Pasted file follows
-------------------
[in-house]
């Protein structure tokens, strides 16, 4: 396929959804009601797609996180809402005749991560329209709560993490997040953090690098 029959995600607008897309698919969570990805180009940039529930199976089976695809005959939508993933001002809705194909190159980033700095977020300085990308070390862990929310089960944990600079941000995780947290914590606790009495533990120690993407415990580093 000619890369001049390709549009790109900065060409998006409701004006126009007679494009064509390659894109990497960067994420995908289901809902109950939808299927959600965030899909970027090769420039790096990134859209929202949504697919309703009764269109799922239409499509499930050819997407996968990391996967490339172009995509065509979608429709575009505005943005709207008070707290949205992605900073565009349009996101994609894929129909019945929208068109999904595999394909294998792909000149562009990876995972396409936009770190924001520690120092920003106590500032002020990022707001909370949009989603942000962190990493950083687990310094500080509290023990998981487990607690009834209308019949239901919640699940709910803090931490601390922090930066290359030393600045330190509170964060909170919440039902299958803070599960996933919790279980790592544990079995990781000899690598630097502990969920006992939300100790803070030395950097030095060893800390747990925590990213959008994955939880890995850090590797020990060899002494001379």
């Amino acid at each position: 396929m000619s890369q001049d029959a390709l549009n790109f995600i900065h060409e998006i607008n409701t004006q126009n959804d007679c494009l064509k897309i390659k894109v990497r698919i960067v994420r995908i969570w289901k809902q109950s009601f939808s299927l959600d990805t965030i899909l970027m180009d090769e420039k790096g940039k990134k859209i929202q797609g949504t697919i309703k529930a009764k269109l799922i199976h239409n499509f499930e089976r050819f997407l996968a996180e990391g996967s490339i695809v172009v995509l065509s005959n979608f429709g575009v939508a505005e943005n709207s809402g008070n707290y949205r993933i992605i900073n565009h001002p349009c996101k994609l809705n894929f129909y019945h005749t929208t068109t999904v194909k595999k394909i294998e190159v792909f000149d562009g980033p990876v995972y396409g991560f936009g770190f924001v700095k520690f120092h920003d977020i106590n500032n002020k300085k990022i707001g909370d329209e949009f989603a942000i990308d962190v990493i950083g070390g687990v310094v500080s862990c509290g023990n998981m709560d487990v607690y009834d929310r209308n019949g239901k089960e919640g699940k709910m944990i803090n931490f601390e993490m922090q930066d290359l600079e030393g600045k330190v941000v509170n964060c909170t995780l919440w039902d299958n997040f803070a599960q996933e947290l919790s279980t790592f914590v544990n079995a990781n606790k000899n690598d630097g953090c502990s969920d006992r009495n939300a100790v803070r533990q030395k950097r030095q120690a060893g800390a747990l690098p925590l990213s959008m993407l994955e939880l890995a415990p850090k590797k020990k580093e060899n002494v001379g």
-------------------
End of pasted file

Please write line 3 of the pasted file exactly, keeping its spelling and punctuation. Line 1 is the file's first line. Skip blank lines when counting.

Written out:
């Amino acid at each position: 396929m000619s890369q001049d029959a390709l549009n790109f995600i900065h060409e998006i607008n409701t004006q126009n959804d007679c494009l064509k897309i390659k894109v990497r698919i960067v994420r995908i969570w289901k809902q109950s009601f939808s299927l959600d990805t965030i899909l970027m180009d090769e420039k790096g940039k990134k859209i929202q797609g949504t697919i309703k529930a009764k269109l799922i199976h239409n499509f499930e089976r050819f997407l996968a996180e990391g996967s490339i695809v172009v995509l065509s005959n979608f429709g575009v939508a505005e943005n709207s809402g008070n707290y949205r993933i992605i900073n565009h001002p349009c996101k994609l809705n894929f129909y019945h005749t929208t068109t999904v194909k595999k394909i294998e190159v792909f000149d562009g980033p990876v995972y396409g991560f936009g770190f924001v700095k520690f120092h920003d977020i106590n500032n002020k300085k990022i707001g909370d329209e949009f989603a942000i990308d962190v990493i950083g070390g687990v310094v500080s862990c509290g023990n998981m709560d487990v607690y009834d929310r209308n019949g239901k089960e919640g699940k709910m944990i803090n931490f601390e993490m922090q930066d290359l600079e030393g600045k330190v941000v509170n964060c909170t995780l919440w039902d299958n997040f803070a599960q996933e947290l919790s279980t790592f914590v544990n079995a990781n606790k000899n690598d630097g953090c502990s969920d006992r009495n939300a100790v803070r533990q030395k950097r030095q120690a060893g800390a747990l690098p925590l990213s959008m993407l994955e939880l890995a415990p850090k590797k020990k580093e060899n002494v001379g």